The National Institute of Mental Health Measurement and Treatment Research to Improve Cognition in Schizophrenia consensus panel has recently defined five negative symptoms: blunted affect (diminished facial and emotional expression), alogia (decrease in verbal output or verbal expressiveness) (na kathayati), asociality (lack of involvement in social relationships of various kinds) (na shrunoti), avolition (a subjective reduction in interests, desires, and goals and a behavioral reduction of self-initiated and purposeful acts) (na kshudha and na trushaarta), and anhedonia (inability to experience pleasure from positive stimuli).[46] Depressed mood, markedly diminished interest in all activities (na kathayati and na shrunoti), significant weight loss (na kshudha and na trishaarta), insomnia, psychomotor retardation, fatigue, feelings of worthlessness, diminished ability to think or concentrate and suicidal ideations are the clinical features of major depressive episode.[47] All these facts indicate that the clinical features of “Grahaka grahonmada” resemble with catatonia or negative symptoms of schizophrenia or major depressive episode.


  Pishaacha Graha Top


Pishaacha grahonmada” is characterized by the features such as “nrutyati and gaayati” (dancing and singing), “jalpati” (irrelevant speech/excessive speech), “rauti” (crying/weeping), “bhramate mattavat” (agitation/restlessness), “nagno bhramate” (roaming naked), “laalaa sraava” (drooling of saliva), and “kshudhaadhika” (voracious appetite/hyperphagia) (verse 18 & 19).[5] All these features of “Pishaacha grahonmada” resemble with “Fronto-temporal dementia (FTD).” FTD is one of the most common causes of early onset dementia and is characterized by progressive behavioral changes and executive dysfunctions with language difficulties. Clinical features of FTD include personality changes, restlessness (bhramate mattavat), disinhibition (nagno bhramate), apathy, social withdrawal, and impulsiveness. FTD patients display socially inappropriate behaviors (bhramate mattavat and nagno bhramate), pervert sexual behaviours (nagno bhramate), compulsive acts (bhramate mattavat and nagno bhramate), poor insight, hallucinations, and paranoid delusions. Behavioral symptoms such as euphoria (nrutyati, gaayati and jalpati), inappropriate joking, increase in self-confidence, and irritability (bhramate mattavat) may cause misdiagnose as hypomania or mania as well. Due to disinhibition, inappropriate social behaviors, repetitive compulsion like behaviors, and poor insight, FTD cases may be misdiagnosed as late-onset schizophrenia or atypical psychosis.[48]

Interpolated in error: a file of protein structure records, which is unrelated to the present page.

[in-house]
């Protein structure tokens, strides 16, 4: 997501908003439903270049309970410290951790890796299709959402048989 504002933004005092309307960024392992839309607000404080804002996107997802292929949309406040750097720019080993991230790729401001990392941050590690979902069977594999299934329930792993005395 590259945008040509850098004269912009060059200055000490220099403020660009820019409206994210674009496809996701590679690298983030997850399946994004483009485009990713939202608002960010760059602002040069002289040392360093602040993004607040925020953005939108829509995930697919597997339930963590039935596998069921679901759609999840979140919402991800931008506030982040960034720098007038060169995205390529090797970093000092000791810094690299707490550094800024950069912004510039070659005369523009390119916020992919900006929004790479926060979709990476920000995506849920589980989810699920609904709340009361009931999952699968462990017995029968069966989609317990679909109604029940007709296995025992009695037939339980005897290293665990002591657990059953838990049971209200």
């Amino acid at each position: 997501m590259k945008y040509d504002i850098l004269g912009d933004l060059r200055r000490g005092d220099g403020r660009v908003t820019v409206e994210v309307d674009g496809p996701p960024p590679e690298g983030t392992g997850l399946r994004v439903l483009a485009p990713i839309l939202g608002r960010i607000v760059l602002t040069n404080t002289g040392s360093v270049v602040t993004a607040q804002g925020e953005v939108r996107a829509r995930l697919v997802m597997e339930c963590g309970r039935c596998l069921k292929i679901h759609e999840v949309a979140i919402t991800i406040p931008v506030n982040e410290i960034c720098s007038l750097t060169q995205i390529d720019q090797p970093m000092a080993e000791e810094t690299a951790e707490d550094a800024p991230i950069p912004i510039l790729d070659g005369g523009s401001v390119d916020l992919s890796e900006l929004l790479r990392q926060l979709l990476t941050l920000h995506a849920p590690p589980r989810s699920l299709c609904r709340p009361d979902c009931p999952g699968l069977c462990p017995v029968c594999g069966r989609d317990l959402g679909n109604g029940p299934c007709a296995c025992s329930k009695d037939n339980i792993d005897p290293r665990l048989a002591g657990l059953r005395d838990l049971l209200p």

Emotional blunting, impairment of judgment, lack of insight, decrease in self-hygiene, and impairment of social functions are among negative symptoms of schizophrenia which are also found in FTD. FTD is classified into 3 subtypes; “Behavioral variant (FTD bv),” “Semantic variant (SD),” and “progressive nonfluent aphasia (PNA)”. Socially inappropriate behaviors such as childishness, inappropriate jokes, and sexual statements represent behavioral symptoms. Neglecting self-hygiene (nagno bhramate), collecting weird objects, alterations in eating habits (kshudhaadhika), compulsions, late onset gambling and excessive religiosity can be seen in behavioral variant. In “SD,” there is insidious and slowly progressive language impairment (fluent aphasia) is present. Speech is fluent, empty and spontaneous (jalpati). In “PNA,” Language disorder is predominant and nonfluent speech accompanied by any one of the features such as anomia, agrammatism or paraphasia (jalpati). Alterations in eating habits like addiction to food (kshudhaadhika) with high carbohydrate content can be seen in FTD patients.[48]Laala sraava (drooling of saliva) also denotes poor self/oral hygiene in FTD patients. By considering all these facts it is evident that “Pishaacha grahonmada” resemble with FTD. Based on the above description it is evident that, grahonmadas explained in Harita samhita have shown similarity with various psychiatric conditions [Table 2].
Table 2: Similarity of Grahonmadas of “Harita samhita” with various psychiatric/neuropsychiatric syndromes

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  Conclusion Top


Ten grahonmada's explained in Harita samhita resembles with various psychiatric and/or neuropsychiatric conditions such as Bipolar disorder, Anxiety disorders, Phobia, Conduct disorder, Attention-Deficit / Hyperactivity Disorder, Wolfram syndrome, Bardet-Biedl syndrome, Laurence-Moon-Biedl syndrome,  Prader-Willi syndrome More Details, Alström syndrome, Pseudobulbar effect in Parkinsonism, Negative symptoms of Schizophrenia, Major depressive episode, Catatonia, Frontotemporal dementia, and various other diseases.

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Nil.

Conflicts of interest

There are no conflicts of interest.



 
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    Tables

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  In this article
   Abstract
  Introduction
  Aindra Graha
  Agneya Graha
  Yama Graha
  Nairruti Graha
  Varuna Graha
  Maaruta/vaayu Graha
   Kubera/yaksharaa...
   Siraa/aishaanya ...
  Grahaka Graha
  Pishaacha Graha
  Conclusion
   References
   Article Tables